Artist’s impression of the thin stream of stars torn from the Phoenix globular cluster, wrapping around our Milky Way (left). For the study, the astronomers targeted bright Red Giant stars, to measure the chemical composition of the disrupted Phoenix globular cluster (artist’s impression on right). Credit: James Josephides (Swinburne Astronomy Productions) and the S5 Collaboration.
FOR IMMEDIATE RELEASE
29 July 2020
SCIENTISTS FIND REMNANT OF STRANGE DISMEMBERED STAR CLUSTER AT GALAXY’S EDGE
Flagstaff, AZ. – An international team of astronomers, including Lowell Observatory’s Dr. Kyler Kuehn, has discovered the remnant of an ancient collection of stars that was torn apart by our own galaxy, the Milky Way, more than two billion years ago.
The extraordinary discovery of this shredded ‘globular cluster’ is surprising, as the stars in this galactic archaeological find have much lower quantities of heavier elements than in other such clusters. The evidence strongly suggests the original structure was the last of its kind, a globular cluster whose birth and life were different from those remaining today.
Our Galaxy is home to about 150 globular clusters, each a ball of a million or so stars that orbit in the Galaxy’s tenuous stellar halo. These globular clusters are old and have witnessed the growth of the Milky Way over billions of years.
Using the Anglo-Australian Telescope in outback New South Wales, this collaboration measured the speeds of a stream of stars in the Phoenix constellation, revealing them to be remnants of a globular cluster that was pulled apart by the gravity of the Milky Way about two billion years ago.
Wan said: “Once we knew which stars belonged to the stream, we measured their abundance of elements heavier than hydrogen and helium; something astronomers refer to as metallicity. We were really surprised to find that the Phoenix Stream has a very low metallicity, making it distinctly different to all of the other globular clusters in the Galaxy.”
After the Big Bang, only hydrogen and helium existed in any substantial amount in the Universe. These elements formed the first generation of stars many billions of years ago. It is within these and later stellar generations that heavier elements—such as the calcium, oxygen and phosphorous that in part make up bones—were formed.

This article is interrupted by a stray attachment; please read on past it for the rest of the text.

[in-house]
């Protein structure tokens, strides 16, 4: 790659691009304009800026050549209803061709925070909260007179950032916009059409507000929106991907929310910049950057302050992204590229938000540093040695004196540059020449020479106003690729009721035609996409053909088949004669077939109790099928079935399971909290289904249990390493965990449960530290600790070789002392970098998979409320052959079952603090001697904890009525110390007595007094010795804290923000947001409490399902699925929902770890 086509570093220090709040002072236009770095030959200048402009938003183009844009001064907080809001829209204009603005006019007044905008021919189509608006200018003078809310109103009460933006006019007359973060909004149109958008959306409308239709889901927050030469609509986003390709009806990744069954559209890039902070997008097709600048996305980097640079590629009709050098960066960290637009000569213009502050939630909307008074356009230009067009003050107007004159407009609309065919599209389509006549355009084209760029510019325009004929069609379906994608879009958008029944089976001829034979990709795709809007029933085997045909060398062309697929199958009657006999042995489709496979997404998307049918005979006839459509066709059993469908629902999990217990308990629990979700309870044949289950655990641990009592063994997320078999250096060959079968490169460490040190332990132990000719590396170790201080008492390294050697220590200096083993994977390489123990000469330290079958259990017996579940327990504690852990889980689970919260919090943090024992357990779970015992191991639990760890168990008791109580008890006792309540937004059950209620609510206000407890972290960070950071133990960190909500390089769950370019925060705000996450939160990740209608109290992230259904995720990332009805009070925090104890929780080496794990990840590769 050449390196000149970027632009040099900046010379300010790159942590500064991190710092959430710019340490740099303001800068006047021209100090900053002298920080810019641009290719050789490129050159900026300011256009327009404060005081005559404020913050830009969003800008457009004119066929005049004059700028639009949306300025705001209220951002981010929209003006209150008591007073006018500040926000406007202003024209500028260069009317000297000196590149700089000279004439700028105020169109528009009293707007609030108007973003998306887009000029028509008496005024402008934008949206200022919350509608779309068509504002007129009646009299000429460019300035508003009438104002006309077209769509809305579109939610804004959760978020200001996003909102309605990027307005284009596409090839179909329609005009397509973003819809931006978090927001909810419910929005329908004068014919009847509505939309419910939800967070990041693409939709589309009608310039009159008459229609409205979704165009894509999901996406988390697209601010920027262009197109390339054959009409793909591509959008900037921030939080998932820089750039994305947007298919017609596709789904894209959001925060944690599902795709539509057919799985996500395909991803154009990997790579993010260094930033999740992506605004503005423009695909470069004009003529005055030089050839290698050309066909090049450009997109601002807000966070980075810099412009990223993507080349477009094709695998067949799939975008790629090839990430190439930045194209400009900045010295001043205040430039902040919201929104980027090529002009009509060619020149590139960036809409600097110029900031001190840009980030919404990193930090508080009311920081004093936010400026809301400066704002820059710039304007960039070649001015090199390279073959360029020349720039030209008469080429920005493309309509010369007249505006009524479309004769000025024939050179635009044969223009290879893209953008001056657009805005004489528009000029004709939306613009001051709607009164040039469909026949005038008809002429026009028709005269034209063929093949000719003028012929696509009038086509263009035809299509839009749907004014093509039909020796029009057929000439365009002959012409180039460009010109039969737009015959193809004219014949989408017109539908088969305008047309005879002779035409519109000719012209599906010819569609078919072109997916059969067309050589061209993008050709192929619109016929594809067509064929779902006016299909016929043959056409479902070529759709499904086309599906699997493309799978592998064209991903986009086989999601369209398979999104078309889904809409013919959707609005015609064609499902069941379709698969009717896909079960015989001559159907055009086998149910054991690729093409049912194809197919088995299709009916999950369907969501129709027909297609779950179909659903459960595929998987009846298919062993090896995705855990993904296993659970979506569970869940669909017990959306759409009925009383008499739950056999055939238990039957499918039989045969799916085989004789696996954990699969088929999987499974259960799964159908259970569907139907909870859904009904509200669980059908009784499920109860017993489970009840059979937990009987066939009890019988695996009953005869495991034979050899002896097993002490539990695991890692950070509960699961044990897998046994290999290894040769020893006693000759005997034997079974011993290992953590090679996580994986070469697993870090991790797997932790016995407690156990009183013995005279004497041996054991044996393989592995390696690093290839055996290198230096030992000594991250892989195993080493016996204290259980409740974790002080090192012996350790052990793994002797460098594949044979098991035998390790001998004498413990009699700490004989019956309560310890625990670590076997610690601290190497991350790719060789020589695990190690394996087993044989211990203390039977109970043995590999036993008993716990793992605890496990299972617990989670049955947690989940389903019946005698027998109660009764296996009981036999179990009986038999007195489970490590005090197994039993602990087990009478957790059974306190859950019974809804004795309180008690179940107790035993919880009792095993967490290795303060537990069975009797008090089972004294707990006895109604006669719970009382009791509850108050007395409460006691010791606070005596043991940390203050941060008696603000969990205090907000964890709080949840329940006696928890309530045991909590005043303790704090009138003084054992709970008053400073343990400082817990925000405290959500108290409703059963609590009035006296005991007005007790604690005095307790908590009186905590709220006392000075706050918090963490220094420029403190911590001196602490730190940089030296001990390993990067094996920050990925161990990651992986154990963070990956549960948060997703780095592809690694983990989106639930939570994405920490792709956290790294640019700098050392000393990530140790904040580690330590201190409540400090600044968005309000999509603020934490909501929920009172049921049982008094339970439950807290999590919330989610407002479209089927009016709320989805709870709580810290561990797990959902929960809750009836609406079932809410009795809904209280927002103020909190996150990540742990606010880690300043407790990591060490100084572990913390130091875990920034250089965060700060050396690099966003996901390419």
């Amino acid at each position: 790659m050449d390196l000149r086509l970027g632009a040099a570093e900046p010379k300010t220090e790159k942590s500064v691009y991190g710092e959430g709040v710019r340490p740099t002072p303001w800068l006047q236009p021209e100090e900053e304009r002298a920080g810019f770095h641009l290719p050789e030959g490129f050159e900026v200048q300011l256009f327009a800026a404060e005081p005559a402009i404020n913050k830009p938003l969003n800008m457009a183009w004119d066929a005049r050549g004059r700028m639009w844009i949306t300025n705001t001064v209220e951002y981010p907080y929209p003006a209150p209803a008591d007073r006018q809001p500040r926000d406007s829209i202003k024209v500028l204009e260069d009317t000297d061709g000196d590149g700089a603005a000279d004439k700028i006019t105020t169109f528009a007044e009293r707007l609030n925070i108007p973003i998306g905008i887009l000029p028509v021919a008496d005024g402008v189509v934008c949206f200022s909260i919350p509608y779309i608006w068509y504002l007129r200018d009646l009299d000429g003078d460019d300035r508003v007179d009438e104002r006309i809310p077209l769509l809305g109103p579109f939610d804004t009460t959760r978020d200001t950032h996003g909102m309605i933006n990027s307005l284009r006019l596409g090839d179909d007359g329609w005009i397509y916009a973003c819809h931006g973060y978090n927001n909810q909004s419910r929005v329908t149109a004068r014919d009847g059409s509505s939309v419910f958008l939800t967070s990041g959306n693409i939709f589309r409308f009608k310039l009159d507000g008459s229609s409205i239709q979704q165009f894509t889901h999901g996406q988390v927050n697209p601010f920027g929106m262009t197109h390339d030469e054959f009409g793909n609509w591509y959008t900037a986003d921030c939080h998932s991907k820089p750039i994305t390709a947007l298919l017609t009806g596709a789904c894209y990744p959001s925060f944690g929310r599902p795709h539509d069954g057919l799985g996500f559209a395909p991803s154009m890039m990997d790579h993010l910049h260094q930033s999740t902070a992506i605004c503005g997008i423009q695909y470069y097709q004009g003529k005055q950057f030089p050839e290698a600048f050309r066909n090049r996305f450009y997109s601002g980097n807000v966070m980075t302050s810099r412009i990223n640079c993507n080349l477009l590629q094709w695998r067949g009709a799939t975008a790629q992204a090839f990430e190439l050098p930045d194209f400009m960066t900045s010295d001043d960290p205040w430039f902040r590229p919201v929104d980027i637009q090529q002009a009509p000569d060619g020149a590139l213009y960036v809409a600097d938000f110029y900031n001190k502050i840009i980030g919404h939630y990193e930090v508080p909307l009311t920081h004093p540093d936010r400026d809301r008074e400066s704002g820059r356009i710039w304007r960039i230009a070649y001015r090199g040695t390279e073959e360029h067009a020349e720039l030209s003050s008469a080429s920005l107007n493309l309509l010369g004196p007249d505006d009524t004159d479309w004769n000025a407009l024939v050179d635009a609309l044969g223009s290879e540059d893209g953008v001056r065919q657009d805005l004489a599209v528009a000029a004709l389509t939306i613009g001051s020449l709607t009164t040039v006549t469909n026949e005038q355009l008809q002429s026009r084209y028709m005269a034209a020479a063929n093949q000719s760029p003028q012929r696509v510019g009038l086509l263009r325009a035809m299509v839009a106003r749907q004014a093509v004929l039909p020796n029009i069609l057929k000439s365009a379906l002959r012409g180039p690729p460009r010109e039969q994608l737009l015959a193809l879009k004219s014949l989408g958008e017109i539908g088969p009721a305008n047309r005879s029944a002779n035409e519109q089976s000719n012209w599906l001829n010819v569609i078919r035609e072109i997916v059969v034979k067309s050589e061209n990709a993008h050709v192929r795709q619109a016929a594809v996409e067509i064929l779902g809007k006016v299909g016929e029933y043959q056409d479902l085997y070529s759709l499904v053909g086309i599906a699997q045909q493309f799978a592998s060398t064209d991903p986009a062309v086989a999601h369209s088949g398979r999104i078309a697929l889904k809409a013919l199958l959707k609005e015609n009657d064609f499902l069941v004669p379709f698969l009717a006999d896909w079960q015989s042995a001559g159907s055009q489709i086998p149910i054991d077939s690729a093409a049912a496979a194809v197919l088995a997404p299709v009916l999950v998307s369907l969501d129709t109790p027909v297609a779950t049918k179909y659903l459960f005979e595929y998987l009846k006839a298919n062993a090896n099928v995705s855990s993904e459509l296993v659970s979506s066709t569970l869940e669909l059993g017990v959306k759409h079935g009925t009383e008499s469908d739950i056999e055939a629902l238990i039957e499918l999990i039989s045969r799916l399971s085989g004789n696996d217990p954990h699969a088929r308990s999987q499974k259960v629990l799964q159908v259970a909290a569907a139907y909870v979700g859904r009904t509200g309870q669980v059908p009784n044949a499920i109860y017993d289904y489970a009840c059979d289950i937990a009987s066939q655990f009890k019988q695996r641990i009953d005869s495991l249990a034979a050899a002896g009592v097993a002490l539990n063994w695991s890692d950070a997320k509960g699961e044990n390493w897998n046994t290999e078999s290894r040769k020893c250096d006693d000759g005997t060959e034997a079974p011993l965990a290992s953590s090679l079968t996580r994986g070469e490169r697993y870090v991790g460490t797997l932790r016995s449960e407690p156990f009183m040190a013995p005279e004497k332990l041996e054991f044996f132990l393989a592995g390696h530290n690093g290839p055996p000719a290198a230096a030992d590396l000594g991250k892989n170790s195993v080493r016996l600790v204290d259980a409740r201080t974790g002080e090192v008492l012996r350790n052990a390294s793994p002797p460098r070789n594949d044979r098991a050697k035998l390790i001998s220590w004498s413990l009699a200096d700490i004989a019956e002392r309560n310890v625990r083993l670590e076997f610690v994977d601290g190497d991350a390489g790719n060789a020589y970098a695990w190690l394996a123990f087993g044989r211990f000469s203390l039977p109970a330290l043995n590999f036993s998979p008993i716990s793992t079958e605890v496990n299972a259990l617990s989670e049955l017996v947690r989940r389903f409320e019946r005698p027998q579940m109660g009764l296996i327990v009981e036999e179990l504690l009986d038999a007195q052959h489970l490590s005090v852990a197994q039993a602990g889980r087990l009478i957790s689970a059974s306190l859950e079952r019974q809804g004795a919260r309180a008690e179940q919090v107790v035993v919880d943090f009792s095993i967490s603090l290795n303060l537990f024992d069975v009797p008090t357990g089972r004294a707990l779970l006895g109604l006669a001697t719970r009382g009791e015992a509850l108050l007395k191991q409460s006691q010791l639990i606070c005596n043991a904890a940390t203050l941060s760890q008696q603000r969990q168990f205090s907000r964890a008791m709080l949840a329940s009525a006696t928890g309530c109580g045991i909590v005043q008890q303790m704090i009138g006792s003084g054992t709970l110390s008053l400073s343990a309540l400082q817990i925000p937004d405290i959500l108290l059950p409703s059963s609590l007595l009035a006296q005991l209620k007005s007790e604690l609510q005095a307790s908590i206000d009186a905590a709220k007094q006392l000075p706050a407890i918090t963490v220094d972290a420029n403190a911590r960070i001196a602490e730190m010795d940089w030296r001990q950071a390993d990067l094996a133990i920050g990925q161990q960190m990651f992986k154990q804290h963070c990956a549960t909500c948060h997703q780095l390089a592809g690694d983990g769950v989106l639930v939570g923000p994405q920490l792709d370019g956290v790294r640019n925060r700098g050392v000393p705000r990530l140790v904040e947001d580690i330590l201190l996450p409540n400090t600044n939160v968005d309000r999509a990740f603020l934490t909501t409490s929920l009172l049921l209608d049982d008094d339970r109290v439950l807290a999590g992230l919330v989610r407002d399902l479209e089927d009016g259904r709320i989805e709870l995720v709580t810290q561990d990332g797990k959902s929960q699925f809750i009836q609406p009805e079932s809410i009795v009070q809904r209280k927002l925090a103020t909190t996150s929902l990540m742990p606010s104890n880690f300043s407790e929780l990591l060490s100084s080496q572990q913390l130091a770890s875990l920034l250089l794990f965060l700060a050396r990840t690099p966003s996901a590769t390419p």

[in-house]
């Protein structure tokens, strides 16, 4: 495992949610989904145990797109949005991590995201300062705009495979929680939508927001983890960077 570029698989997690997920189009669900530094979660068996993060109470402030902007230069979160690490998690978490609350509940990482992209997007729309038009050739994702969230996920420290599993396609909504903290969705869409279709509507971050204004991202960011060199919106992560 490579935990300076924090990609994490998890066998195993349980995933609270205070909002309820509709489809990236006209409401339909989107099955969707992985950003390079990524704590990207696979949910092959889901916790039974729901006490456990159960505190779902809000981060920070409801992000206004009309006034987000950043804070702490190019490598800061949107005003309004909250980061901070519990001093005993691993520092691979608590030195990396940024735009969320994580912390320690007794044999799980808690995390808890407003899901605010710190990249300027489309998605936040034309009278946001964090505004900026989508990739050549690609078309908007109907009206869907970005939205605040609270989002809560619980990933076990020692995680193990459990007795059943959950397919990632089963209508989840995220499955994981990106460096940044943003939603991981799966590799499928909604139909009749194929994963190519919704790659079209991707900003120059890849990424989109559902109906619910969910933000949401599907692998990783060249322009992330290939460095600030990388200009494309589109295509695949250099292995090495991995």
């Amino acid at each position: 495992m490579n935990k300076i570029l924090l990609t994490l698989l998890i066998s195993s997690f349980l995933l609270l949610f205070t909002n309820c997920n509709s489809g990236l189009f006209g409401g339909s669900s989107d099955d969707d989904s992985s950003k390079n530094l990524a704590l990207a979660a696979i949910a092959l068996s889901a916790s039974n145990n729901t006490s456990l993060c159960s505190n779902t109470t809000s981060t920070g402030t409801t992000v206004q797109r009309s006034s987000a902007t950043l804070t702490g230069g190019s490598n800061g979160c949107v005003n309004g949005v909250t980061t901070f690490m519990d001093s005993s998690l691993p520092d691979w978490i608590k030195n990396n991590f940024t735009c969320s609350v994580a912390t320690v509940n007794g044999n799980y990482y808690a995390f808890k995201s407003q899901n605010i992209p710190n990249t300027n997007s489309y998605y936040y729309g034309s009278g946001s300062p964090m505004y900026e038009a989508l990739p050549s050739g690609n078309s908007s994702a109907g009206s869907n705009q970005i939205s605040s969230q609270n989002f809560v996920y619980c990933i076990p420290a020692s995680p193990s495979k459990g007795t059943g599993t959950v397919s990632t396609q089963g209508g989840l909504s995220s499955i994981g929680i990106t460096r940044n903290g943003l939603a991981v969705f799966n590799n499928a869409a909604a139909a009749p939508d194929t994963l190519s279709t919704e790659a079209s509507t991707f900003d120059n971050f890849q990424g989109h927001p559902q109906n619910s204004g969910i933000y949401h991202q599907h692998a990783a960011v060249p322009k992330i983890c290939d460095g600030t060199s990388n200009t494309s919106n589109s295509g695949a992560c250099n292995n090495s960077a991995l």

Observations of other globular clusters have found that their stars are enriched with heavier elements forged in earlier generations of stars. Current formation theories suggest that this dependence on previous stars means that no globular cluster should be found unenriched and that there is a minimum metallicity ‘floor’ below which no cluster can form.
But the metallicity of the Phoenix Stream progenitor sits well below this minimum, posing a significant problem for ideas of globular cluster origins.
Kuehn, one of the founders of the S5 collaboration, remarked, “We can trace the lineage of stars by measuring the different types of chemical elements we detect in them, much like we can trace a person’s connection to their ancestors through their DNA. The most interesting thing about the remains of this cluster is that its stars have much lower abundance of these elements than any others we have seen. It’s almost like finding someone with DNA that doesn’t match any other person, living or dead. That leads to some very interesting questions about the cluster’s history that we’re missing.”
As yet, there is no clear explanation for the origins of the Phoenix Stream progenitor cluster and where it sits in the evolution of galaxies remains unclear. Lewis said: “There is plenty of theoretical work left to do. There are now many new questions for us to explore about how galaxies and globular clusters form, which is incredibly exciting.”
Dr. Kyler Kuehn, Lowell Observatory
Kevin Schindler, Lowell Observatory
About Lowell Observatory
Lowell Observatory is a private, nonprofit 501(c)(3) research institution, founded in 1894 by Percival Lowell atop Mars Hill in Flagstaff, Arizona. The observatory has been the site of many important discoveries, including the first detection of large recessional velocities (redshift) of galaxies by Vesto Slipher in 1912-1914 and Clyde Tombaugh’s discovery of Pluto in 1930. Today, the observatory’s 14 tenured astronomers use ground-based telescopes around the world, telescopes in space, and NASA planetary spacecraft to conduct research in diverse areas of astronomy and planetary science. Lowell Observatory currently operates multiple research instruments at its Anderson Mesa station, east of Flagstaff, and the 4.3-meter Lowell Discovery Telescope near Happy Jack, Arizona. The observatory also welcomes more than 100,000 guests per year to its Mars Hill campus in Flagstaff, Arizona, for a variety of educational experiences, including historical tours, science presentations, and telescope viewing.